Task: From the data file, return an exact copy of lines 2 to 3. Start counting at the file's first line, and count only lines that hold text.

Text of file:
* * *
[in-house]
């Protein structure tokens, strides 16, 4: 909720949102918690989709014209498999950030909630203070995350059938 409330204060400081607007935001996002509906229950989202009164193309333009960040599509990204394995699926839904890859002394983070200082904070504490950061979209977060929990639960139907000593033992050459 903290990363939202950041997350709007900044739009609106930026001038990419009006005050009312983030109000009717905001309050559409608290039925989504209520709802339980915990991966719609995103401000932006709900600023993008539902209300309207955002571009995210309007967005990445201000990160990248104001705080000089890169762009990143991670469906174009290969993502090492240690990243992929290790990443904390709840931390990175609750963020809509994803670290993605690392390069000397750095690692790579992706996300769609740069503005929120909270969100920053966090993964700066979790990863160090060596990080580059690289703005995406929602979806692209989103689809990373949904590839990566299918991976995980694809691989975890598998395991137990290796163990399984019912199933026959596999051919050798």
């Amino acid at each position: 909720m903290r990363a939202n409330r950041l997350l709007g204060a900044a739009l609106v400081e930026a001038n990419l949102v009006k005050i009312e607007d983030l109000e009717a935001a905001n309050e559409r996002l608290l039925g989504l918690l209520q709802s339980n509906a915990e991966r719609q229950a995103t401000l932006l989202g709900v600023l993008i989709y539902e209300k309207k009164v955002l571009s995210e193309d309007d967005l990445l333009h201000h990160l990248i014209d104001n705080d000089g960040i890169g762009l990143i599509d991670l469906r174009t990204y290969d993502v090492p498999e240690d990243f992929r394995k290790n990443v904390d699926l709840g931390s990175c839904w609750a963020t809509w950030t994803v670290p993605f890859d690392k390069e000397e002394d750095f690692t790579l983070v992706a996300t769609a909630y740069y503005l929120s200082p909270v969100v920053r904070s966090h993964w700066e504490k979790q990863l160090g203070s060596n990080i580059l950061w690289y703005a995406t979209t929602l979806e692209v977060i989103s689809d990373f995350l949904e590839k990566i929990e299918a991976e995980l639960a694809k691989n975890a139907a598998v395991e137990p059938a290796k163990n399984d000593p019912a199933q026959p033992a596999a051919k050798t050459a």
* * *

């Protein structure tokens, strides 16, 4: 909720949102918690989709014209498999950030909630203070995350059938 409330204060400081607007935001996002509906229950989202009164193309333009960040599509990204394995699926839904890859002394983070200082904070504490950061979209977060929990639960139907000593033992050459 903290990363939202950041997350709007900044739009609106930026001038990419009006005050009312983030109000009717905001309050559409608290039925989504209520709802339980915990991966719609995103401000932006709900600023993008539902209300309207955002571009995210309007967005990445201000990160990248104001705080000089890169762009990143991670469906174009290969993502090492240690990243992929290790990443904390709840931390990175609750963020809509994803670290993605690392390069000397750095690692790579992706996300769609740069503005929120909270969100920053966090993964700066979790990863160090060596990080580059690289703005995406929602979806692209989103689809990373949904590839990566299918991976995980694809691989975890598998395991137990290796163990399984019912199933026959596999051919050798």
């Amino acid at each position: 909720m903290r990363a939202n409330r950041l997350l709007g204060a900044a739009l609106v400081e930026a001038n990419l949102v009006k005050i009312e607007d983030l109000e009717a935001a905001n309050e559409r996002l608290l039925g989504l918690l209520q709802s339980n509906a915990e991966r719609q229950a995103t401000l932006l989202g709900v600023l993008i989709y539902e209300k309207k009164v955002l571009s995210e193309d309007d967005l990445l333009h201000h990160l990248i014209d104001n705080d000089g960040i890169g762009l990143i599509d991670l469906r174009t990204y290969d993502v090492p498999e240690d990243f992929r394995k290790n990443v904390d699926l709840g931390s990175c839904w609750a963020t809509w950030t994803v670290p993605f890859d690392k390069e000397e002394d750095f690692t790579l983070v992706a996300t769609a909630y740069y503005l929120s200082p909270v969100v920053r904070s966090h993964w700066e504490k979790q990863l160090g203070s060596n990080i580059l950061w690289y703005a995406t979209t929602l979806e692209v977060i989103s689809d990373f995350l949904e590839k990566i929990e299918a991976e995980l639960a694809k691989n975890a139907a598998v395991e137990p059938a290796k163990n399984d000593p019912a199933q026959p033992a596999a051919k050798t050459a």